Kentucky basketball dominates 2015 season



This year’s Kentucky Wildcats basketball team could go down as one of the best teams in the history of college basketball. Tribune News Service

Nolan Imsande

There is a very good chance this version of the Kentucky Wildcats could go down as one of the best teams in the history of college basketball. John Calipari’s squad, which features a number of future first-round NBA draft picks, could probably beat a couple of the lesser NBA teams. The undefeated Wildcats have eight games remaining with only one against a ranked team. The Wildcats beat three teams who were ranked in the top 10 at the time of the game, including a 72-40 victory over then-No. 5 Kansas.

The most obvious reason for the Wildcats success has to do with the depth of their roster. None of their players average more then 12 points a game and only Aaron Harrison and Devin Booker average double digits. They do, however, have seven guys averaging more then seven points a game and early in the season, they had the ability to play two separate groups, the blue and white squad. The team’s depth has been tested recently with the loss of star freshman Trey Lyles, who has missed the last three games, and Alex Poythress’ season-ending injury earlier this season.

Another reason for the team’s success is its obvious talent. The Wildcats restocked in the offseason with four five-stars, according to Add them in with Poythress, Aaron Harrison, Andrew Harrison and Dakari Johnson, five-stars who were already at the school, plus Willie Cauley-Stein, a four-star recruit in 2012 who is now one of the best players in college basketball and this team has more talent than any other in the nation.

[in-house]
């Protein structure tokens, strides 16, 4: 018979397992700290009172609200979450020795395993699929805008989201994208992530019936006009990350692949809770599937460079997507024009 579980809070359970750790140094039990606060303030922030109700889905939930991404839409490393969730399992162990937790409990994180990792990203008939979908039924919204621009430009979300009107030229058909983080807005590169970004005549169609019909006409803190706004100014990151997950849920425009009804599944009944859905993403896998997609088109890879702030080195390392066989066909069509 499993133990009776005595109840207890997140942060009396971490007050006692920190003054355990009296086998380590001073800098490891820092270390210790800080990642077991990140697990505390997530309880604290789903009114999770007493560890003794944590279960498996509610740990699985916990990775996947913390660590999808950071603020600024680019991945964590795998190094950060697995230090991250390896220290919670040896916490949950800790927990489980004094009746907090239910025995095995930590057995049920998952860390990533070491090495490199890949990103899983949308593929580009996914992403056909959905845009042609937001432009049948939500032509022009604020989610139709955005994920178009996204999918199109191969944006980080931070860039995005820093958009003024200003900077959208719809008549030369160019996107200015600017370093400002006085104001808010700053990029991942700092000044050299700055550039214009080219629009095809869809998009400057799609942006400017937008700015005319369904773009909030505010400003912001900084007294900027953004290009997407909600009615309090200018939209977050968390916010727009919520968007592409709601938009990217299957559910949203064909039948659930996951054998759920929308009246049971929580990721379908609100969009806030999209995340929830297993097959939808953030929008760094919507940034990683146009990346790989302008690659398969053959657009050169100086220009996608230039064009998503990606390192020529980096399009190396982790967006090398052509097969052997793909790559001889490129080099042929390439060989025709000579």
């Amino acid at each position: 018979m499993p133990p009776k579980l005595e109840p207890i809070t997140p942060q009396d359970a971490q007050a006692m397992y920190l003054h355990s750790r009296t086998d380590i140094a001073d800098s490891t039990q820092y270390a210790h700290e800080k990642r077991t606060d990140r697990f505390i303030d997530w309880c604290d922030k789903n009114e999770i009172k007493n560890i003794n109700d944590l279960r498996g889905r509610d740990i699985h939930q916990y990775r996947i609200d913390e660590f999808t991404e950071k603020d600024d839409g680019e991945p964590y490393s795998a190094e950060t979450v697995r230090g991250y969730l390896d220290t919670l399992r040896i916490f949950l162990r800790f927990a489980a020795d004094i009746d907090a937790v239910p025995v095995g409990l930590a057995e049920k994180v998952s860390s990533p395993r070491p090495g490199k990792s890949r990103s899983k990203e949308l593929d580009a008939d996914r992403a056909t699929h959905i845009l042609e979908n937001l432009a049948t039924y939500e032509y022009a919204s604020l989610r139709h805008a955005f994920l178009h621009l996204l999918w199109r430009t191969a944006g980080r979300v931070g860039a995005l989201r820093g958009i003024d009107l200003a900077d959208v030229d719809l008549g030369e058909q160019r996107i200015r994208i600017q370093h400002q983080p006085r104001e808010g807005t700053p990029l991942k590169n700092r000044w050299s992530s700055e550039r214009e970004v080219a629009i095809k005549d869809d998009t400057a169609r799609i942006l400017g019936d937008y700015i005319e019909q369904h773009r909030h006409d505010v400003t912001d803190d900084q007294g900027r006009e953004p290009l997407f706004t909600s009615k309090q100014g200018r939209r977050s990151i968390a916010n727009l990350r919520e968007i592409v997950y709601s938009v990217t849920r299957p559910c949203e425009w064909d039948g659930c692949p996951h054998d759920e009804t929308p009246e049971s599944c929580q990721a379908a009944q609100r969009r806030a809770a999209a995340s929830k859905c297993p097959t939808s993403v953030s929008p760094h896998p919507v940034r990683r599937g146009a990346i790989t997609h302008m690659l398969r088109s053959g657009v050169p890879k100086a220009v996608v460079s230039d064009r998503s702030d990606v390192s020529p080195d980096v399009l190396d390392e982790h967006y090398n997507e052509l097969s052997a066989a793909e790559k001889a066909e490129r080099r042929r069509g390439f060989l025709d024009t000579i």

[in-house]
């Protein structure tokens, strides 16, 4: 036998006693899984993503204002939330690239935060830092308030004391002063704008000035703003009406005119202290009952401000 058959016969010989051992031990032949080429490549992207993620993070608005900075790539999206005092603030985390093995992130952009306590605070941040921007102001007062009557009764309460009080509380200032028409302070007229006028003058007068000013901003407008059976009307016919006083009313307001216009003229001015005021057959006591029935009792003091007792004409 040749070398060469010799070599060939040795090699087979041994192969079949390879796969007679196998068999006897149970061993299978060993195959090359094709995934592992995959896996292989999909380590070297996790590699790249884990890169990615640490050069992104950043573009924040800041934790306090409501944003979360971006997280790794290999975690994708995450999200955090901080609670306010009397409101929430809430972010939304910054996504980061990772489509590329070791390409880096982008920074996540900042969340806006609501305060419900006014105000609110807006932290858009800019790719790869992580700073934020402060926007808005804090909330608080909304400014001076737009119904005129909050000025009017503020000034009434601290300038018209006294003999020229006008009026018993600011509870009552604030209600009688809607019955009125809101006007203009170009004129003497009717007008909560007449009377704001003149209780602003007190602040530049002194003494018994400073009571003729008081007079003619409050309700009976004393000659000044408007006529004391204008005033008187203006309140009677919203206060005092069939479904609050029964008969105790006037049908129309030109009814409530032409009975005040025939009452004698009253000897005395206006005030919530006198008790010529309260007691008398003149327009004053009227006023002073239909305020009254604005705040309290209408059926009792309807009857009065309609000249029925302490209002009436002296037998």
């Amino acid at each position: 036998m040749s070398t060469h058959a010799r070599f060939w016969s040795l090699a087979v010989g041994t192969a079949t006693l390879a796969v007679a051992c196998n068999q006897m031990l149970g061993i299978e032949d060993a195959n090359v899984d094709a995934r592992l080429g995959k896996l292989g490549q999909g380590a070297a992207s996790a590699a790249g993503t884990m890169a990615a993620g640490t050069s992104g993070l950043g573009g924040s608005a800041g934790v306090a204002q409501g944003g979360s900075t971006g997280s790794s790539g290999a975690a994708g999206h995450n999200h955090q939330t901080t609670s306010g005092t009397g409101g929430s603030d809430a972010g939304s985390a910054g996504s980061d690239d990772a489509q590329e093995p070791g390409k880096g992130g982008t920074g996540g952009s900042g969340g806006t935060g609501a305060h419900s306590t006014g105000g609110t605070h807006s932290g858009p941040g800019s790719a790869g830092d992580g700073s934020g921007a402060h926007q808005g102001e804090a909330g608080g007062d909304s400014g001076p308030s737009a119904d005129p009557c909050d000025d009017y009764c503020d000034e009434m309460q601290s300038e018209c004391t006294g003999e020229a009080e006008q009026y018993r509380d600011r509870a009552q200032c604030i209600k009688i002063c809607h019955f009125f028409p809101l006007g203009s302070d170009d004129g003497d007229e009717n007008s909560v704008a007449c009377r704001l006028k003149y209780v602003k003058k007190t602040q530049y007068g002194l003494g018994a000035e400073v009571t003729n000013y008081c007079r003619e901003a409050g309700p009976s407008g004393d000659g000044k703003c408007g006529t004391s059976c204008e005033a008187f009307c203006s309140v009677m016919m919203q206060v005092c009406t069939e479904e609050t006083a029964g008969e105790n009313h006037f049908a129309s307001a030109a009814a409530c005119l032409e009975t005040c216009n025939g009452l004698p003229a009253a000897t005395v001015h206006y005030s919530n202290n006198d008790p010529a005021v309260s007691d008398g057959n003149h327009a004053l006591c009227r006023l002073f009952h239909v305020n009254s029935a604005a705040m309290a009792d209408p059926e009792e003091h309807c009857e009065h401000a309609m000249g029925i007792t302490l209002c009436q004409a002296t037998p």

Finally, look at the team’s height. The Wildcats have seven players who are listed at six-foot-eight or taller and two of them are seven-footers. There are plenty of NBA teams that don’t have that kind of height. They also have three guards who are listed at six-foot-six. The height of the team makes it nearly impossible for opponents to do anything in the paint.

If Kentucky can finish the season undefeated, which is very possible, it will be the No. 1 overall seed in the NCAA Tournament. Despite the team’s struggle with some smaller schools this year and the postseason tournament is where those teams shine, the Wildcats would be in prime position to finish the season without a loss.